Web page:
Hypothyroidism simulating as polymyositis.
Polymyositis-like syndrome in hypothyroidism is a rare condition characterised by proximal muscle weakness and elevated muscle enzymes. Patients with this condition can initially be misdiagnosed as having polymyositis due to similar characteristics of both diseases; however a response to thyroxine is the main differentiating feature. This report highlights the case of a 30-year-old male who had severe myalgia and proximal muscle weakness. In addition to raised creatinine phosphokinase (CPK) levels, his biochemical profile showed hypothyroidism. Initially thought to be suffering from polymyositis, improvement in both clinical and biochemical profile with thyroxine led to the diagnosis of polymyositis-like syndrome associated with hypothyroidism.
Keywords: Polymyositis-like syndrome, Hypothyroidism.
Hypothyroidism is a common medical condition that classically presents as weight gain, cold intolerance, hoarseness of voice and bradycardia. Neuromuscular manifestations ranging from delayed relaxation of deep tendon reflexes to full-blown myopathy usually occur in conjunction with other more common systemic features of the disease but in some cases they may be the presenting feature.1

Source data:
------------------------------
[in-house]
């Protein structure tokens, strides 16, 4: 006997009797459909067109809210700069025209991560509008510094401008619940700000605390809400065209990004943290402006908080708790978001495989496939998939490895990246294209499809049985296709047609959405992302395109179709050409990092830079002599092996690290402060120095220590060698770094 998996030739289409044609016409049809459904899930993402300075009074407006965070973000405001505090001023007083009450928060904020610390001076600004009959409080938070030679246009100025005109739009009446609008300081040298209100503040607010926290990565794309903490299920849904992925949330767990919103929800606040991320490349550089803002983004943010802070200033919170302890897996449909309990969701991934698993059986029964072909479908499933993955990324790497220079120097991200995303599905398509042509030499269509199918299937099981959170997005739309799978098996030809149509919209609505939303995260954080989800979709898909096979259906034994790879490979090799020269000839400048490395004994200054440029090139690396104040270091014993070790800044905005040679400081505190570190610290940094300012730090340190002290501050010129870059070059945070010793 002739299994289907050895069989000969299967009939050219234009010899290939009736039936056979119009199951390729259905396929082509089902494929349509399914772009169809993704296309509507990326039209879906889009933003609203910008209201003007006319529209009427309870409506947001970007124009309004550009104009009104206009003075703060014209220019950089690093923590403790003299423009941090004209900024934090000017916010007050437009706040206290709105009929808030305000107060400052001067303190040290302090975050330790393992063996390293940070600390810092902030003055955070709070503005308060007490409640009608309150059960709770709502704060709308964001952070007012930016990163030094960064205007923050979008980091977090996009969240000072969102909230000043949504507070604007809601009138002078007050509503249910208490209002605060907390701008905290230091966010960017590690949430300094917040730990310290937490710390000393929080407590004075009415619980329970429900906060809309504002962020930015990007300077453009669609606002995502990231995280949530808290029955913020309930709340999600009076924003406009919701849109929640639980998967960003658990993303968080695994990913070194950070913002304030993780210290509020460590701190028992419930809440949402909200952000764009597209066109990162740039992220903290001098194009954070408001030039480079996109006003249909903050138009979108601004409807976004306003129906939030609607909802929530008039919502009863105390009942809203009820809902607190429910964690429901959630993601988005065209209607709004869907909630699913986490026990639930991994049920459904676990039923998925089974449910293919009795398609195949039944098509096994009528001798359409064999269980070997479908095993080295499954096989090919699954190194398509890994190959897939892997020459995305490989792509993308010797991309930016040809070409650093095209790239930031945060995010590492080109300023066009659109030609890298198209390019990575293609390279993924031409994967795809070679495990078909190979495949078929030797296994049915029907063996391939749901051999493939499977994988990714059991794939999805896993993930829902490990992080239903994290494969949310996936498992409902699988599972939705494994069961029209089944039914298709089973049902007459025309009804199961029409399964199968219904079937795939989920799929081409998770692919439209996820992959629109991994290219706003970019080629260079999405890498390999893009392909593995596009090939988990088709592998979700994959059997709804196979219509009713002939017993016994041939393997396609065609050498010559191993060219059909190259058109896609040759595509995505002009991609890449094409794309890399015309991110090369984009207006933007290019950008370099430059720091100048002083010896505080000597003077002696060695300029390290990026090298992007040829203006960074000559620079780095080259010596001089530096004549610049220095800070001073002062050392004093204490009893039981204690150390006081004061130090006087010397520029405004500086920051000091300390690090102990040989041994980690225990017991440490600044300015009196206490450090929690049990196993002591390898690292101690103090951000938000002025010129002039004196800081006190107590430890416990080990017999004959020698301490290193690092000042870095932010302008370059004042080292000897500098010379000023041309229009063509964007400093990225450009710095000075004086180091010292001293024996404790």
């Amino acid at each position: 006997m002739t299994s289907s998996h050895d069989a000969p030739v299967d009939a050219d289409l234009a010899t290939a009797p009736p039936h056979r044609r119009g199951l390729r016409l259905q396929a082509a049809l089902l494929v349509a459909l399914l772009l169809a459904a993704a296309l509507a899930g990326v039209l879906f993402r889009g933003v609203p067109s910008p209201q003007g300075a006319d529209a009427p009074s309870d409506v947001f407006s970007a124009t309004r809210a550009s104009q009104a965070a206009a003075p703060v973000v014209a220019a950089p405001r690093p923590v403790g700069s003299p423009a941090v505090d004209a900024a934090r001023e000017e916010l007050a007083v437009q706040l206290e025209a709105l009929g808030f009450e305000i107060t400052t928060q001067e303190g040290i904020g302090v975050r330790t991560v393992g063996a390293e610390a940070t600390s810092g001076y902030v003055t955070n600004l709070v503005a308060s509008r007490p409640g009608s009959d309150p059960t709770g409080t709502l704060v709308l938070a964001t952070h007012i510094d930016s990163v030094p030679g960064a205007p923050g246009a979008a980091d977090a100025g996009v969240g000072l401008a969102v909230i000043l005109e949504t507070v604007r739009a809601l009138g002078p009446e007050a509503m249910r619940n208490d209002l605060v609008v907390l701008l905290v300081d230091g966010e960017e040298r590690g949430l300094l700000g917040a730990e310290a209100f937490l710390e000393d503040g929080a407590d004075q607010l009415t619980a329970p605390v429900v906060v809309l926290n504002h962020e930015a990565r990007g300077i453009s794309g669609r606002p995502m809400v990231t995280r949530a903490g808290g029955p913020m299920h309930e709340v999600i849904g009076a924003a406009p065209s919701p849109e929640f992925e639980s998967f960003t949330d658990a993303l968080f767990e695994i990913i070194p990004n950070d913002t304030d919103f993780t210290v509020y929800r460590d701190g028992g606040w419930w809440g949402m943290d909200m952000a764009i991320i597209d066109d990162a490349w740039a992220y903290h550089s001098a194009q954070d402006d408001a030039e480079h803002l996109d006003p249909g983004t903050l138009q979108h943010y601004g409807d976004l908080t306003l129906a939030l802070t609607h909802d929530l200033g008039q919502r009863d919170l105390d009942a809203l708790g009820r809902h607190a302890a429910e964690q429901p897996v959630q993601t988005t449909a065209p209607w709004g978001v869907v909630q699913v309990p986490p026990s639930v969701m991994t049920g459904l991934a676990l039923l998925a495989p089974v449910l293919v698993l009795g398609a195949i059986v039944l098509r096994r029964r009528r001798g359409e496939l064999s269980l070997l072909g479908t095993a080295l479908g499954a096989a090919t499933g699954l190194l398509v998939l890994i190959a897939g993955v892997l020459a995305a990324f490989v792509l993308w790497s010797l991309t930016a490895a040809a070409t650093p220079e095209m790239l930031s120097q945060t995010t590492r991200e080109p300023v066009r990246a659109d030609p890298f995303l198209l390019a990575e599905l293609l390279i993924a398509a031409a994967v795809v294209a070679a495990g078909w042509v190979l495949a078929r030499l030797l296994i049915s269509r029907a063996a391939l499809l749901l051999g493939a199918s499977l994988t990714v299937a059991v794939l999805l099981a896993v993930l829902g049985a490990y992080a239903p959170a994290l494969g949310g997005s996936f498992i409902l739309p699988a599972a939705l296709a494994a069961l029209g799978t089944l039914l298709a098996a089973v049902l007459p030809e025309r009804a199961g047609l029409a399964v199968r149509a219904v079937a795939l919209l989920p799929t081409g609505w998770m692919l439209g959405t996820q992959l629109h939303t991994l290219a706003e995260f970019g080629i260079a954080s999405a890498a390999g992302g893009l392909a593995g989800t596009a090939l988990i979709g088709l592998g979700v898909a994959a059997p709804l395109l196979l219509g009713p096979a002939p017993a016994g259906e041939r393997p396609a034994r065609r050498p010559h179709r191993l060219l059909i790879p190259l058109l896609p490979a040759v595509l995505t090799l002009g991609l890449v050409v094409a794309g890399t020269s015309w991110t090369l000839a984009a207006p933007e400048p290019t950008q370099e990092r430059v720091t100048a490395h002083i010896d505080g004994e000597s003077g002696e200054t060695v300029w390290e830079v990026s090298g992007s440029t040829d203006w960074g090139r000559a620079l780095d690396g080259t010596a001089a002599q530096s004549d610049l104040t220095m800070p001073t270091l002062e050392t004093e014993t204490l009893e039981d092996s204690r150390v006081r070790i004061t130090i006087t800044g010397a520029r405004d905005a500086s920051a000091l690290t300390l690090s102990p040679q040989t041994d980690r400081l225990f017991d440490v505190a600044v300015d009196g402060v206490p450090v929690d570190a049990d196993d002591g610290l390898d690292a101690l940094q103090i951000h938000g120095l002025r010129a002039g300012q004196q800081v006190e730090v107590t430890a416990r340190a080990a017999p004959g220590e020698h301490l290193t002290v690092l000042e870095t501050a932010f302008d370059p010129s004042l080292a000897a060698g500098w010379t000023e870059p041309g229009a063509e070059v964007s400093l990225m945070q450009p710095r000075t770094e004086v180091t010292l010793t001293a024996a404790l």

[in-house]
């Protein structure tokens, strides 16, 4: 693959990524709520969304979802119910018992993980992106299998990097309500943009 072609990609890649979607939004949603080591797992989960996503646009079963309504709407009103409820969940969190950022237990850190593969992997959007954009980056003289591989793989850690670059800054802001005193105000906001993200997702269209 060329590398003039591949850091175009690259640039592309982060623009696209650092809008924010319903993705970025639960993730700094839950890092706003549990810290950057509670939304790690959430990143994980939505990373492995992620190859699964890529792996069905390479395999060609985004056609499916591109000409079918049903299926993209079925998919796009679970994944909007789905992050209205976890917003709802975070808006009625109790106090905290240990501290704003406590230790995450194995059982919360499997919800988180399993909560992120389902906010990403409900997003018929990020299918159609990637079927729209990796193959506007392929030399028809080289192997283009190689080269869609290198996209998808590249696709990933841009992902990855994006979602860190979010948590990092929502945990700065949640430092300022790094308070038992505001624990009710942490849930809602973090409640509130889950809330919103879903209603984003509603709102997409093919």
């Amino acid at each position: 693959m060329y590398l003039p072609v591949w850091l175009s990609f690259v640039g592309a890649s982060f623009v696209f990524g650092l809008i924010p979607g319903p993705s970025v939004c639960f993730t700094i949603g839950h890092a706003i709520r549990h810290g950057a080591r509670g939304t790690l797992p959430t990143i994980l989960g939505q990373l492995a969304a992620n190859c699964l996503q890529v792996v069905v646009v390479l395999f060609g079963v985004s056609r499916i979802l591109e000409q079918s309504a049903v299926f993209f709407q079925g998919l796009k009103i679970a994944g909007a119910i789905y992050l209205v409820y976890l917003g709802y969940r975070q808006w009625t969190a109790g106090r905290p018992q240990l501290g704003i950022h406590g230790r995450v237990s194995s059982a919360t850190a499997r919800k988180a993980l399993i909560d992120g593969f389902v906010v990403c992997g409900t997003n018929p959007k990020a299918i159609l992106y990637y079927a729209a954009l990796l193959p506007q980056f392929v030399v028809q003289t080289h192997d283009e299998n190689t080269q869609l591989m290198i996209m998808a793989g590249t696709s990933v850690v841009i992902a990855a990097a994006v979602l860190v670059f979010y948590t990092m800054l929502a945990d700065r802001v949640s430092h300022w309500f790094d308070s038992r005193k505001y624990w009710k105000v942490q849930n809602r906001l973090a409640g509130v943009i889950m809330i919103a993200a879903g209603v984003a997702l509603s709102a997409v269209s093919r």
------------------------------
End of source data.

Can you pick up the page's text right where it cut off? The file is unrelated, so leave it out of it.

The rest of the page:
Hypothyroid myopathy typically presents as progressive symmetric weakness of shoulder and hip girdle muscles.2
However in few cases it can follow a more fulminant course characterised by marked serum muscle enzyme elevations that virtually resembles polymyositis.3-5 Coexistence of clinical signs and symptoms of hypothyroidism, absence of spontaneous fibrillation potentials along with normal motor units on electromyography (EMG) studies, lack of inflammatory changes on muscle biopsy and clinical as well as biochemical response to thyroxine help to distinguish polymyositis-like syndrome from classic polymyositis.